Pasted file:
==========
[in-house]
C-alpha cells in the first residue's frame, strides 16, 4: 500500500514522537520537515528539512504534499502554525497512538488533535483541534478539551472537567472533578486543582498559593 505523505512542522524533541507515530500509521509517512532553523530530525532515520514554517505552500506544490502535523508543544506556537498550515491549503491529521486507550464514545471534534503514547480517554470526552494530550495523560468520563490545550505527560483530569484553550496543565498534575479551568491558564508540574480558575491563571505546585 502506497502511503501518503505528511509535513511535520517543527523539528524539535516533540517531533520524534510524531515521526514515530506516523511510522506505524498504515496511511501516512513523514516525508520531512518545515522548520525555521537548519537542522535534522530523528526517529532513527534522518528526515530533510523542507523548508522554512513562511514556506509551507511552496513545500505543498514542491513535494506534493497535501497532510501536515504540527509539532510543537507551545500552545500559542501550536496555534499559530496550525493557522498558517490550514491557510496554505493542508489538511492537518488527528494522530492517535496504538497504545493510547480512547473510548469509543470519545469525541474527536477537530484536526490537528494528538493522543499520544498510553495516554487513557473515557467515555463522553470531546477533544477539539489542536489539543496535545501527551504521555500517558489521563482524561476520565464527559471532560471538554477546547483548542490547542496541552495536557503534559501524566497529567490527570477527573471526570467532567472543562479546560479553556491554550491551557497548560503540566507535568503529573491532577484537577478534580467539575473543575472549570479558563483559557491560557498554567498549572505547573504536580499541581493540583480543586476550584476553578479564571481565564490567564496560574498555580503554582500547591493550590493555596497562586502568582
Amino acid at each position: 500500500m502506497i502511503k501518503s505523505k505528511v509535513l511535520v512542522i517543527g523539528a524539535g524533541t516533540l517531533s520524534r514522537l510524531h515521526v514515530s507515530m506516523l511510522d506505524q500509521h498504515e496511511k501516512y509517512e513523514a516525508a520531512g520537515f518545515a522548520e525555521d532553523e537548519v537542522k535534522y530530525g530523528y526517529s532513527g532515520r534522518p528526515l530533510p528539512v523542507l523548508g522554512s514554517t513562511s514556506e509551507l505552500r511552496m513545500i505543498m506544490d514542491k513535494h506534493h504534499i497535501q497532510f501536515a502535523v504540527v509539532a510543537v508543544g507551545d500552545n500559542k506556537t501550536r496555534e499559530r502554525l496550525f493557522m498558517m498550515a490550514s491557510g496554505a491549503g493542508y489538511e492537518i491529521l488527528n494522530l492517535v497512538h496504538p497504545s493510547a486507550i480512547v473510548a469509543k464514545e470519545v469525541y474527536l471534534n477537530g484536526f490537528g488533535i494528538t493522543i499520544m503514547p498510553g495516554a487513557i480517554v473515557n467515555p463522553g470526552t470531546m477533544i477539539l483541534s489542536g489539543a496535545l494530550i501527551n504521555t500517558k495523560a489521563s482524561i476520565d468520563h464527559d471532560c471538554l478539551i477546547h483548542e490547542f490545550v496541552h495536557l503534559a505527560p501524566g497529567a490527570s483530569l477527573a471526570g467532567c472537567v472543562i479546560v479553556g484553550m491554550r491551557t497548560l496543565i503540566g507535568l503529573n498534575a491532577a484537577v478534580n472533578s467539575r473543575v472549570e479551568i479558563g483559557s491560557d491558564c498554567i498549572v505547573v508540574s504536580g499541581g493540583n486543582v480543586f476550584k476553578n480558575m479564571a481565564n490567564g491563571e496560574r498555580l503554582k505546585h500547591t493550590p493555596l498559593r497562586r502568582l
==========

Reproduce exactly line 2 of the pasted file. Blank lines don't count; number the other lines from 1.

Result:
C-alpha cells in the first residue's frame, strides 16, 4: 500500500514522537520537515528539512504534499502554525497512538488533535483541534478539551472537567472533578486543582498559593 505523505512542522524533541507515530500509521509517512532553523530530525532515520514554517505552500506544490502535523508543544506556537498550515491549503491529521486507550464514545471534534503514547480517554470526552494530550495523560468520563490545550505527560483530569484553550496543565498534575479551568491558564508540574480558575491563571505546585 502506497502511503501518503505528511509535513511535520517543527523539528524539535516533540517531533520524534510524531515521526514515530506516523511510522506505524498504515496511511501516512513523514516525508520531512518545515522548520525555521537548519537542522535534522530523528526517529532513527534522518528526515530533510523542507523548508522554512513562511514556506509551507511552496513545500505543498514542491513535494506534493497535501497532510501536515504540527509539532510543537507551545500552545500559542501550536496555534499559530496550525493557522498558517490550514491557510496554505493542508489538511492537518488527528494522530492517535496504538497504545493510547480512547473510548469509543470519545469525541474527536477537530484536526490537528494528538493522543499520544498510553495516554487513557473515557467515555463522553470531546477533544477539539489542536489539543496535545501527551504521555500517558489521563482524561476520565464527559471532560471538554477546547483548542490547542496541552495536557503534559501524566497529567490527570477527573471526570467532567472543562479546560479553556491554550491551557497548560503540566507535568503529573491532577484537577478534580467539575473543575472549570479558563483559557491560557498554567498549572505547573504536580499541581493540583480543586476550584476553578479564571481565564490567564496560574498555580503554582500547591493550590493555596497562586502568582